STATEMENT OF THE PROBLEM
A significant portion of the argument regarding single-parent households is focused on the impact these developments have on children. There is widespread agreement among social scientists that children living in single-parent families are more likely to encounter a number of issues that are unfamiliar to children reared in two-parent homes. Social, psychological, economic, and financial issues are among the issues that need to be addressed. There has been a long history of study in this field that has shown that children raised by two parents have a distinct edge in mathematical proficiency (Mullis, 2000). When it comes to math success, early research (Fennema and Sherman, 2005) has shown that children from single parent families may do well at Junior High and High School levels provided they are supported by a supportive environment in which they can learn and develop. As a result of this context, researchers are attempting to determine the impact of single motherhood on kids’ success in the mathematics subject.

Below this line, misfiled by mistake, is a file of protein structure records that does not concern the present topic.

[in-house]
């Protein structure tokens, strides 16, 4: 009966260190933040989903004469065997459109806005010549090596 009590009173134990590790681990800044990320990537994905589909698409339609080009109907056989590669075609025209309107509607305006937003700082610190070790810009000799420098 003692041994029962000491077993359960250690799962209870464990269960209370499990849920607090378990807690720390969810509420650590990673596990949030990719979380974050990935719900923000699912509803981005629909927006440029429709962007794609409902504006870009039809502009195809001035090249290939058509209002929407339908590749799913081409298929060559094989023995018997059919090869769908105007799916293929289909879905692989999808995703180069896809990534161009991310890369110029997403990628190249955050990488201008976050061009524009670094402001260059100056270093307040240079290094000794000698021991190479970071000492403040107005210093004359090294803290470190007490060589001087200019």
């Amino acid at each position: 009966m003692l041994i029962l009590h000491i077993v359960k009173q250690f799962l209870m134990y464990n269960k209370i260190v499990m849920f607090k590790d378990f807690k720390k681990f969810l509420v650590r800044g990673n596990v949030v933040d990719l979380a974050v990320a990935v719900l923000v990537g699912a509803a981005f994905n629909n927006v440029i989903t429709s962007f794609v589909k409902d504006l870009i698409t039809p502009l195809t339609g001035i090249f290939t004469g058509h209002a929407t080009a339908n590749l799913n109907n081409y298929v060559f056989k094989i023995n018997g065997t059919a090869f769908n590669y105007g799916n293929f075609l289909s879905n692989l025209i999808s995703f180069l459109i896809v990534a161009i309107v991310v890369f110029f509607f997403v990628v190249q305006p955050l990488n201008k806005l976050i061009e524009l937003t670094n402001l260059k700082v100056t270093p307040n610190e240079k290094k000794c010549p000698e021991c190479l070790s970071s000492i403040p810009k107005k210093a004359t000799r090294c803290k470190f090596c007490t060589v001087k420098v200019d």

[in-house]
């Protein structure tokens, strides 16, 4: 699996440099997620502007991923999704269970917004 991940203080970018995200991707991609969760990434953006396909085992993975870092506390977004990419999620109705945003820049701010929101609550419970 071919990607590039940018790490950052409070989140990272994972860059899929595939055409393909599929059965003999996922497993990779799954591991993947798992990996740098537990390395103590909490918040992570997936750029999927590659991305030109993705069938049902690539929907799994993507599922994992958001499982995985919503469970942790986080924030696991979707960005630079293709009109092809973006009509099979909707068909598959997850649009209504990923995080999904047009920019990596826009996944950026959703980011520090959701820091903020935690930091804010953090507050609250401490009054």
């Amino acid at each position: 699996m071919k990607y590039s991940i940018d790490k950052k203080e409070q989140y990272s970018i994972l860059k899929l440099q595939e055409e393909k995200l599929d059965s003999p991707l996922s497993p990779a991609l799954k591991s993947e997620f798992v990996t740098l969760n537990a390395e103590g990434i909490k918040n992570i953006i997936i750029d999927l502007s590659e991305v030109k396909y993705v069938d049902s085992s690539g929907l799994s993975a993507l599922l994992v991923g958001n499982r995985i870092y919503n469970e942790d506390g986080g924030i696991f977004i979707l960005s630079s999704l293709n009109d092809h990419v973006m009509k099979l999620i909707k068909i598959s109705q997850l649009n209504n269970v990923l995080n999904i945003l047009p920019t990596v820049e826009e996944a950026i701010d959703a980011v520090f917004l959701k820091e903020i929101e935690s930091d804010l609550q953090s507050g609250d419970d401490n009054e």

Objective of the Study
The broad objectives of the study is to investigate into the causes of single parenthood and its effect on students academic performance in mathematics . However, specific objectives include;
i. To examine factors responsible for single parenthood.
ii. To find out the effect of single parenthood on students academic performance.
iii. To investigate if parental types have an effect on students academic performance.
iv. To investigate the relationship between parental involvement and students academic performance.
The following questions were tackled in the process of this research
i. What are the factors responsible for single parenthood?
ii. What are the effect of single parenthood on students academic performance?
iii. Does parental types have an effect on students academic performance?
iv. Is there a relationship between parental involvement and students academic performance?
Significance of the Study
This will be of greater benefit to policy makers and stakeholders as it will be exposed to the challenges students face in the event of divorce or separation of parents hence the study will help policy makers make laws that will favor these student in the face of such eventuality. Again, the study will serve as an eye opener to youths looking forward to having their own family. The society will also exposed to the fact that single parenthood is not a disease and thus they should not be looked down upon.